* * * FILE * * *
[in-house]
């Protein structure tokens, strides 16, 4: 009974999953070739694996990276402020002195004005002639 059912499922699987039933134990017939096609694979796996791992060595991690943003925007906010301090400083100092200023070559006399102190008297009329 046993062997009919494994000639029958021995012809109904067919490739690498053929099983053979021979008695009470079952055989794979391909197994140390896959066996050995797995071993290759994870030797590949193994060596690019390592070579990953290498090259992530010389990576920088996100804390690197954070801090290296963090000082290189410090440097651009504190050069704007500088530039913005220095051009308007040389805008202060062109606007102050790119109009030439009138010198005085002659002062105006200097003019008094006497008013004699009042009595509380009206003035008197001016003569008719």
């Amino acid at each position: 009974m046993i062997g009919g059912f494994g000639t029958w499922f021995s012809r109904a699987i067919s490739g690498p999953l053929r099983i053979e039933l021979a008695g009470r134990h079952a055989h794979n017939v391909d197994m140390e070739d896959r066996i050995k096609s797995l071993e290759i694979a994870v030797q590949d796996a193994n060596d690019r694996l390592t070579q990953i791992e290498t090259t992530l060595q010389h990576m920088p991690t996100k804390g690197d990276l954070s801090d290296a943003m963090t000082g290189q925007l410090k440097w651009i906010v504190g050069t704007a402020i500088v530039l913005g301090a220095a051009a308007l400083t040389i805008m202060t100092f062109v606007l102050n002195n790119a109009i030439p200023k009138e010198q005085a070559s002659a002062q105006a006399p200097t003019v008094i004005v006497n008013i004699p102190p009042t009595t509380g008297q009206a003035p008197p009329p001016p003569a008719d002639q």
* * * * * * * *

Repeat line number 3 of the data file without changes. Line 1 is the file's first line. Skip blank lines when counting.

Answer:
């Amino acid at each position: 009974m046993i062997g009919g059912f494994g000639t029958w499922f021995s012809r109904a699987i067919s490739g690498p999953l053929r099983i053979e039933l021979a008695g009470r134990h079952a055989h794979n017939v391909d197994m140390e070739d896959r066996i050995k096609s797995l071993e290759i694979a994870v030797q590949d796996a193994n060596d690019r694996l390592t070579q990953i791992e290498t090259t992530l060595q010389h990576m920088p991690t996100k804390g690197d990276l954070s801090d290296a943003m963090t000082g290189q925007l410090k440097w651009i906010v504190g050069t704007a402020i500088v530039l913005g301090a220095a051009a308007l400083t040389i805008m202060t100092f062109v606007l102050n002195n790119a109009i030439p200023k009138e010198q005085a070559s002659a002062q105006a006399p200097t003019v008094i004005v006497n008013i004699p102190p009042t009595t509380g008297q009206a003035p008197p009329p001016p003569a008719d002639q």